Shoes On a Wire

If you live in the U.S., you’ve probably seen them in some neighborhood at some point in your life. No we’re not talking about pigeons, although pigeons are literally everywhere all the time. We’re talking about sneaks on the wire, shoe-tossing, telephone line shoes, and so on.


There’s a bunch of different names for these, but this cultural icon requires three things: shoes, laces, and a telephone line. Growing up, if you’ve had all three you were going to decorate the neighborhood.


You’ve definitely seen these before in real life. Shoot, unless you’re living somewhere they don’t use phones, you’ve probably seen this at some point in the last week. I saw a pair this morning. You ever wonder why people do this? Or better yet, why people do this? It’s one of those thing that just happens, like pigeons.

If you’ve ever had the opportunity to do this to one of your homies as a prank, you know you need a good pair of shoelaces to toss them up.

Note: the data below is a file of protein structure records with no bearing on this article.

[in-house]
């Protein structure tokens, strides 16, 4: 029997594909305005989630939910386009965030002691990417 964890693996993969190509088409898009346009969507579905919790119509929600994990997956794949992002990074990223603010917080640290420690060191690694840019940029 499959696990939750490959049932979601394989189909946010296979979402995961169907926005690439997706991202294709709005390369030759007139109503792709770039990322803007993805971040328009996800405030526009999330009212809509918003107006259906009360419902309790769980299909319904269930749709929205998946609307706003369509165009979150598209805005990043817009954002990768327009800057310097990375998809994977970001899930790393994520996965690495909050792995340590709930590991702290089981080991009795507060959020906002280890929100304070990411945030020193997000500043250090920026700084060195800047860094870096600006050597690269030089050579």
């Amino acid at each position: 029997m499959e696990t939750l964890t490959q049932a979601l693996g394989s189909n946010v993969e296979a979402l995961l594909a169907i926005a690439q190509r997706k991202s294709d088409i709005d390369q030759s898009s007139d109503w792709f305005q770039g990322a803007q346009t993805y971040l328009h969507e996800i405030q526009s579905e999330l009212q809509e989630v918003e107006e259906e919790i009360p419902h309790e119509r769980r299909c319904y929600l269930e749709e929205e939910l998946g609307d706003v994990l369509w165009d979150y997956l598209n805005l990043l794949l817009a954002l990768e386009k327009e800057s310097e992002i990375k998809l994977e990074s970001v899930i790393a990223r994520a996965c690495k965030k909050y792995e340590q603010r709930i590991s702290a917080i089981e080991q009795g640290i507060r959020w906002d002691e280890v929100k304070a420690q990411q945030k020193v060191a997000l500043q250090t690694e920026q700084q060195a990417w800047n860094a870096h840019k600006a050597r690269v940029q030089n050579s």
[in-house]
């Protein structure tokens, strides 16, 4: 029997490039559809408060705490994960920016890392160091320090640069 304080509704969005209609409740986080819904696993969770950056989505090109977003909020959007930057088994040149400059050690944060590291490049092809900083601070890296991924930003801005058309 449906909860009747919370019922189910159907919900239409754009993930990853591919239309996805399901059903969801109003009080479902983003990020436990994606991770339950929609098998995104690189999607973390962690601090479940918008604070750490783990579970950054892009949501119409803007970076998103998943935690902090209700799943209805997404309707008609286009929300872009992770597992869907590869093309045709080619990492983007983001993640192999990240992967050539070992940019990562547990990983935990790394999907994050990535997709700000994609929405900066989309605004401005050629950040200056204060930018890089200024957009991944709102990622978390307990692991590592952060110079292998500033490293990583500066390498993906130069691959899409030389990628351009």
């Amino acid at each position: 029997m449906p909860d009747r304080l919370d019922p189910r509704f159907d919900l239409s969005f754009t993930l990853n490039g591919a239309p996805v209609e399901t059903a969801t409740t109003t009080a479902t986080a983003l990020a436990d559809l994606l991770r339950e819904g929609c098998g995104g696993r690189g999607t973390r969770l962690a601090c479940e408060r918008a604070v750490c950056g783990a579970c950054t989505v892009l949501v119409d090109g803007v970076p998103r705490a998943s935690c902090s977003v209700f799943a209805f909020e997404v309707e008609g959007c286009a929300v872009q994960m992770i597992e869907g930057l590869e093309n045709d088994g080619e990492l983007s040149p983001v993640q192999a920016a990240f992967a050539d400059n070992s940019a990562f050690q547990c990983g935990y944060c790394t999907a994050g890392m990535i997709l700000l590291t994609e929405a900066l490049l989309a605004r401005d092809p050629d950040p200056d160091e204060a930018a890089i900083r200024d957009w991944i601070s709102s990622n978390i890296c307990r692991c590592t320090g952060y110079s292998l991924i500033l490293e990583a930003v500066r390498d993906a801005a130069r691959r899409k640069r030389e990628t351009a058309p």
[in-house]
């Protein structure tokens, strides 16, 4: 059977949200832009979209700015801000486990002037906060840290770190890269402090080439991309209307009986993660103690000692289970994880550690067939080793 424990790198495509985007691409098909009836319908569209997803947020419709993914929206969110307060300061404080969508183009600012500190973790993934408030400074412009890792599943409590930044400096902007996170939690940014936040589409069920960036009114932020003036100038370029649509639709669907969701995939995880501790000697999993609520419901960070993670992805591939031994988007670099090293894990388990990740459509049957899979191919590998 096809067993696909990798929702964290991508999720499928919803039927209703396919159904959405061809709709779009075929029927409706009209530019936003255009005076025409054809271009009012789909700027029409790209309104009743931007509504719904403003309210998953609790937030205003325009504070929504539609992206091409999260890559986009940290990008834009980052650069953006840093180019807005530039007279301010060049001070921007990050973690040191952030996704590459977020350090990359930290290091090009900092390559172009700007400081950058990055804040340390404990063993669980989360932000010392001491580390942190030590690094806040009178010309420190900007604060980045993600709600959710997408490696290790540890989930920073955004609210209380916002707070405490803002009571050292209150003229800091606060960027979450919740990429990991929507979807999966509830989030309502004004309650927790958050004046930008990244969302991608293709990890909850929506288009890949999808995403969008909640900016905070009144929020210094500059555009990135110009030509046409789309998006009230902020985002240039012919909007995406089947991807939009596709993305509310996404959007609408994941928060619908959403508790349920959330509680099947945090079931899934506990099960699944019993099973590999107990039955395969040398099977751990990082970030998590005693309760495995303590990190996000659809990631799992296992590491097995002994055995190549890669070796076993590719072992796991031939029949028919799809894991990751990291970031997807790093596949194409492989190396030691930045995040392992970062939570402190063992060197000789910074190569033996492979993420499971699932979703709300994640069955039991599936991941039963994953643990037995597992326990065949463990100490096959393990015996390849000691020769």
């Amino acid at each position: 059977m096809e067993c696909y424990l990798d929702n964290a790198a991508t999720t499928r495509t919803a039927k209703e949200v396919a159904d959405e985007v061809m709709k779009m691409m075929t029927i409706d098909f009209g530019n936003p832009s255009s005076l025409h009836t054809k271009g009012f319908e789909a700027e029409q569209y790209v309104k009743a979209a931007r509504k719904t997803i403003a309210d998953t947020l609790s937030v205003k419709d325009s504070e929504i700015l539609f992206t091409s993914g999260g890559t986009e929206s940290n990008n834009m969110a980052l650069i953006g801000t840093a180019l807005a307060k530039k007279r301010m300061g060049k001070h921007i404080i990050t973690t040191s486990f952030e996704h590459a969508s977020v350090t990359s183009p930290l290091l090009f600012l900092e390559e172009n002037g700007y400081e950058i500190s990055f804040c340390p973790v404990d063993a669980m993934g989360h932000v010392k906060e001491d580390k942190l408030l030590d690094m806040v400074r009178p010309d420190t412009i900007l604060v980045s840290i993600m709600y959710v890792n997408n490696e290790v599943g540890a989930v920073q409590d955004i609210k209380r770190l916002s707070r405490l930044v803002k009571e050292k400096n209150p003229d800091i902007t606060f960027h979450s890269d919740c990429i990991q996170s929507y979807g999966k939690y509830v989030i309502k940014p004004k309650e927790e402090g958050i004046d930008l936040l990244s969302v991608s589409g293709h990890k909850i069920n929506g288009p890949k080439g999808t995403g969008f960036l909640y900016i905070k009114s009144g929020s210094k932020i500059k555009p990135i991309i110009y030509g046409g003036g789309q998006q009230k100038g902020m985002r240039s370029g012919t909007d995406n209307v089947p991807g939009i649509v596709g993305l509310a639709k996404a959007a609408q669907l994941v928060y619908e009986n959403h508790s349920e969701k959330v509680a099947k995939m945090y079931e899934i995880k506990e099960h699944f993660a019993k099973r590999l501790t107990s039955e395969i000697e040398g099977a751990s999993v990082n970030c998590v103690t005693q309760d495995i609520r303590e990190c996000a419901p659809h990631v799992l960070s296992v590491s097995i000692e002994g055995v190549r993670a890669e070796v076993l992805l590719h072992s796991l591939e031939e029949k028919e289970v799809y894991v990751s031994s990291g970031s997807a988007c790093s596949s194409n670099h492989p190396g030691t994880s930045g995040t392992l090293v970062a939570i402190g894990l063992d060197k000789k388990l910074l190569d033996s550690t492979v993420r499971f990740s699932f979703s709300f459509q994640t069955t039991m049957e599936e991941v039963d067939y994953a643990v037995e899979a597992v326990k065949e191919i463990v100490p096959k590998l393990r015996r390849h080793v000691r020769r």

Not saying suggesting you do this, but it’s like a rite of passage for bored kids in the summer. Growing up, by August there was always a bunch of beat up Chucks and a random pair of Dunk Mids hanging all up around my neighborhood.


The funny thing about it was the Chucks part. If you’ve ever had a pair of Chucks, you know they can take a beating and look cool. These are classics, from the classic flat laces to the high top canvas walls, so a little wear and tear didn’t look terrible. You could basically just swap out the laces until the shoe itself fell apart. Then at some point, like they were on a clock, they basically exploded and you were done with them.

Growing up I’d always see Chucks hanging from those long flat laces that seemed to keep for years. But there’s something to that quality. You could tie up the lace ends of your Chuck Taylor throw ‘em on the wire and they would hang there for years. Like years, no joke.

The shoes on a wire are a pretty good example to durability. Over time, the shoes will slowly deteriorate but that wouldn’t even matter. The laces would stick.

Again, I’m not saying I condone this but can you imagine if you picked up a pair of our premium rope laces and used these to toss a pair of shoes? They’d be up on the wire for generations. You could point out to your son like, “yo, I threw those up there back when I was a youngster.” Think about this, grab a pair of bright orange joints and no one would dispute whose sneakers those were.

So shouts out to shoe laces for decorating neighborhoods all across the U.S.